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Encyclopedia > Tommy Taylor

Thomas Taylor (January 29, 1932February 6, 1958), better known as Tommy Taylor, was an English footballer, who, standing at 6ft 4in, was known best for his aerial ability. He was one of the eight Manchester United players who lost their lives in the Munich air disaster. January 29 is the 29th day of the year in the Gregorian calendar. ... 1932 (MCMXXXII) is a leap year starting on a Friday. ... February 6 is the 37th day of the year in the Gregorian Calendar. ... 1958 (MCMLVIII) was a common year starting on Wednesday of the Gregorian calendar. ... Wikimedia Commons has media related to: England Travel guide to England from Wikitravel English language English law English (people) List of monarchs of England – Kings of England family tree List of English people Angeln (region in northern Germany, presumably the origin of the Angles for whom England is named) UK... Ft is an abbreviation that may refer to the following: The foot, a unit of length, see foot (unit of length) The Hungarian Forint A fort, especially when used as a placename, for example Ft. ... Mid-19th century tool for converting between different standards of the inch An inch is an Imperial and U.S. customary unit of length. ... Manchester United Football Club is an English football club, based at Old Trafford Football Ground in Trafford, Greater Manchester. ... The Munich air disaster occured on February 6, 1958, when Flight BE609, a British European Airways Elizabethan class Airspeed Ambassador charter aircraft G-ALZU Lord Burghley, carrying players and backroom staff of Manchester United F.C., plus a number of journalists and supporters, crashed in a blizzard on its third...

Taylor began his career playing for a local coal mining team at the colliery where he worked. At the age of just 16, local scouts offered him the chance to play for Barnsley. Barnsley Football Club are an English football league team, based in the town of Barnsley and nicknamed the Tykes. ...

After impressing at Barnsley, Taylor was transferred to Manchester United for a world-record transfer fee of £29,999. He was not sold for £30,000 as the manager, Matt Busby, did not want to give him the pressure of being the world's first £30,000 footballer (Busby gave the extra pound to a tea lady). The pound sterling is the official currency of the United Kingdom (UK). ... Sir Matthew Busby, CBE (26 May 1909–20 January 1994) was a football player and manager, most noted for his management of Manchester United during the 1950s and 1960s. ...

He got off to a great start, scoring twice on his debut. By the end of the 1952-53 season, Taylor had scored 7 goals in only 11 games for United. He eventually led the team to league titles in 1956 and 1957 and scored in the 1957 FA Cup Final, when United were denied the double. Such was Taylor's worth that Matt Busby decided to reject an offer of £65,000 for him from Inter Milan in 1957. 1952 (MCMLII) was a leap year starting on Tuesday (link will take you to calendar). ... 1953 (MCMLIII) is a common year starting on Thursday. ... 1956 (MCMLVI) was a leap year starting on Sunday of the Gregorian calendar. ... 1957 (MCMLVII) was a common year starting on Tuesday of the Gregorian calendar. ... The FA Cups trophy is also known as the FA Cup. ... The Double is a term in football, meaning to win a countrys top division and its cup competition in the same season. ... Internazionale Milano Football Club is an Italian football club based in Milan, Lombardy, which plays in the Serie A (first division). ...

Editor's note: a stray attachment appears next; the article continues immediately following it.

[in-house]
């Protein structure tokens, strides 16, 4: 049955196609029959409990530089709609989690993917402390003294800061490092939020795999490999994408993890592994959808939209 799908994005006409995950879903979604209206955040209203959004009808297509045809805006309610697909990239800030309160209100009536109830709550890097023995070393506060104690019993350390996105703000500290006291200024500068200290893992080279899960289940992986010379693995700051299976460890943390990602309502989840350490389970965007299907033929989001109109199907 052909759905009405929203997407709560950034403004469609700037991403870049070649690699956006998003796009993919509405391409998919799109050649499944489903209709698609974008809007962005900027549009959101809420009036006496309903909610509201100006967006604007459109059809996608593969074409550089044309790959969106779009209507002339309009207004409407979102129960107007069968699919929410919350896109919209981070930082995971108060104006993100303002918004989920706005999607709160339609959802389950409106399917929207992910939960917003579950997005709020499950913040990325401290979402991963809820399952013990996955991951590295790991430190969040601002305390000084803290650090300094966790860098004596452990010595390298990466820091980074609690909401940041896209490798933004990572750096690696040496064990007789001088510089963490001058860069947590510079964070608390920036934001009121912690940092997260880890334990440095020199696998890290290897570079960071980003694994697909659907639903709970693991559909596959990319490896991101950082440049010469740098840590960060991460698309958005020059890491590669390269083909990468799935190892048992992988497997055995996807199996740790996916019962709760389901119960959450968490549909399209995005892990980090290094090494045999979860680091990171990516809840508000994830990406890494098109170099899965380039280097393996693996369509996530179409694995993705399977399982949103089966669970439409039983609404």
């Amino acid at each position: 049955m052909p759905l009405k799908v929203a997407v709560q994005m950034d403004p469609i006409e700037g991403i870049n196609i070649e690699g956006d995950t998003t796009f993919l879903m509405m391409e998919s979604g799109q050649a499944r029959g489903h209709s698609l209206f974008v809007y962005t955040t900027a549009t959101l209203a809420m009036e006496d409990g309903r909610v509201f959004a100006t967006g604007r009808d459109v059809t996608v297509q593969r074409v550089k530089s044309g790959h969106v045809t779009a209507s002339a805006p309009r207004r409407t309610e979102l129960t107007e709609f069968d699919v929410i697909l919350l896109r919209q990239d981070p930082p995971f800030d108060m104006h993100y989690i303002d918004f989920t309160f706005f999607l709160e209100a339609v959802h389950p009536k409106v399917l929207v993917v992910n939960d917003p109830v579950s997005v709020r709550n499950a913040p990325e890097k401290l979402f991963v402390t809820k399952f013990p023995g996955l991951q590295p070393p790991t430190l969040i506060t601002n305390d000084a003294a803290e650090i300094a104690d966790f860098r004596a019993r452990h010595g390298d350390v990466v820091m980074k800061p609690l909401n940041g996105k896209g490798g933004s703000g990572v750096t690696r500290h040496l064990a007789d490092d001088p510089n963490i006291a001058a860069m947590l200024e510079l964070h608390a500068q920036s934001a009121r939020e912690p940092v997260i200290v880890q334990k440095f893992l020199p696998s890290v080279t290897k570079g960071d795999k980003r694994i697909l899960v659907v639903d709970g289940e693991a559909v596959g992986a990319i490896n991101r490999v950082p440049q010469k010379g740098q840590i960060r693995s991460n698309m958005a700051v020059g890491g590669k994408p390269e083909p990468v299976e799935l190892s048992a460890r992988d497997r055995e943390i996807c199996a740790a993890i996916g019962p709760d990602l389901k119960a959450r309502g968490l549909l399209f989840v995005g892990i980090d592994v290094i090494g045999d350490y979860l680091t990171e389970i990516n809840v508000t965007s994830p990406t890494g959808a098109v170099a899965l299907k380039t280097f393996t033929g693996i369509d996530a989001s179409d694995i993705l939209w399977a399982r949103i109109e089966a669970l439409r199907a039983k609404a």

At the time of his emergence, many saw Taylor as the perfect replacement for Nat Lofthouse in the England side. In all, he played 19 times for England, scoring 16 goals. Had he not lost his life at Munich, he could conceivably have become one of the greatest goalscorers ever to play for England. Nathaniel Lofthouse, OBE, (born August 27, 1925), better known as Nat Lofthouse, was an English footballer who played for Bolton Wanderers for his whole career. ... First International Scotland 0 - 0 England (Partick, Scotland; 30 November 1872) Largest win Ireland 0 - 13 England (Belfast, Northern Ireland; 18 February 1882) Worst defeat Hungary 7 - 1 England (Budapest, Hungary; 23 May 1954) World Cup Appearances 12 (First in 1950) Best result Winners, 1966 European Championship Appearances 7 (First...

  Results from FactBites:
www.manutdzone.com: Tommy Taylor: A career profile with pictures of United's legendary striker of the 1950's (517 words)
Taylor was also a brave and committed player who had buckets of stamina and drive to keep going for the whole 90 minutes.
Taylor got off to a flier of a start and became a firm favorite of the fans and team-mates, scoring twice on his debut.
Taylor also scored in the 1957 FA Cup final when United were denied the "Double" because of a terrible refereeing decision that left them with 10-men for most of the game.
  More results at FactBites »



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